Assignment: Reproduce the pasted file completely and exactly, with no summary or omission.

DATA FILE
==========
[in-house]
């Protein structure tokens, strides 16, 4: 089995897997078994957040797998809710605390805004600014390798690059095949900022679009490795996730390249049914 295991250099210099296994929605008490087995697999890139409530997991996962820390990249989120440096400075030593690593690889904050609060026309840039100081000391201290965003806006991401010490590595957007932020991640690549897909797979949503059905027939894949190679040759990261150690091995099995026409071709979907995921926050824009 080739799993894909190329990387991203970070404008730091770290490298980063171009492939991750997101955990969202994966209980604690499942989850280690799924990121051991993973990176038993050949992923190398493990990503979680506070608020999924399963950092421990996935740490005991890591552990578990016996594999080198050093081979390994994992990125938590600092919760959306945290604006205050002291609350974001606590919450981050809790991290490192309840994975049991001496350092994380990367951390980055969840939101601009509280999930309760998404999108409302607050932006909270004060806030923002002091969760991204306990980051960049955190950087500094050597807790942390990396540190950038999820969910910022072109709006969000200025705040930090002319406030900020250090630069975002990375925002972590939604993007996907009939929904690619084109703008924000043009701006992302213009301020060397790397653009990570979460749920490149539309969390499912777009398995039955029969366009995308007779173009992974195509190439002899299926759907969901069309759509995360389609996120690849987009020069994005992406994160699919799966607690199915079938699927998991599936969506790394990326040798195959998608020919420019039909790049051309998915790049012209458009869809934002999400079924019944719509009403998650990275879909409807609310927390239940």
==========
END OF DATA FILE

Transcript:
[in-house]
């Protein structure tokens, strides 16, 4: 089995897997078994957040797998809710605390805004600014390798690059095949900022679009490795996730390249049914 295991250099210099296994929605008490087995697999890139409530997991996962820390990249989120440096400075030593690593690889904050609060026309840039100081000391201290965003806006991401010490590595957007932020991640690549897909797979949503059905027939894949190679040759990261150690091995099995026409071709979907995921926050824009 080739799993894909190329990387991203970070404008730091770290490298980063171009492939991750997101955990969202994966209980604690499942989850280690799924990121051991993973990176038993050949992923190398493990990503979680506070608020999924399963950092421990996935740490005991890591552990578990016996594999080198050093081979390994994992990125938590600092919760959306945290604006205050002291609350974001606590919450981050809790991290490192309840994975049991001496350092994380990367951390980055969840939101601009509280999930309760998404999108409302607050932006909270004060806030923002002091969760991204306990980051960049955190950087500094050597807790942390990396540190950038999820969910910022072109709006969000200025705040930090002319406030900020250090630069975002990375925002972590939604993007996907009939929904690619084109703008924000043009701006992302213009301020060397790397653009990570979460749920490149539309969390499912777009398995039955029969366009995308007779173009992974195509190439002899299926759907969901069309759509995360389609996120690849987009020069994005992406994160699919799966607690199915079938699927998991599936969506790394990326040798195959998608020919420019039909790049051309998915790049012209458009869809934002999400079924019944719509009403998650990275879909409807609310927390239940």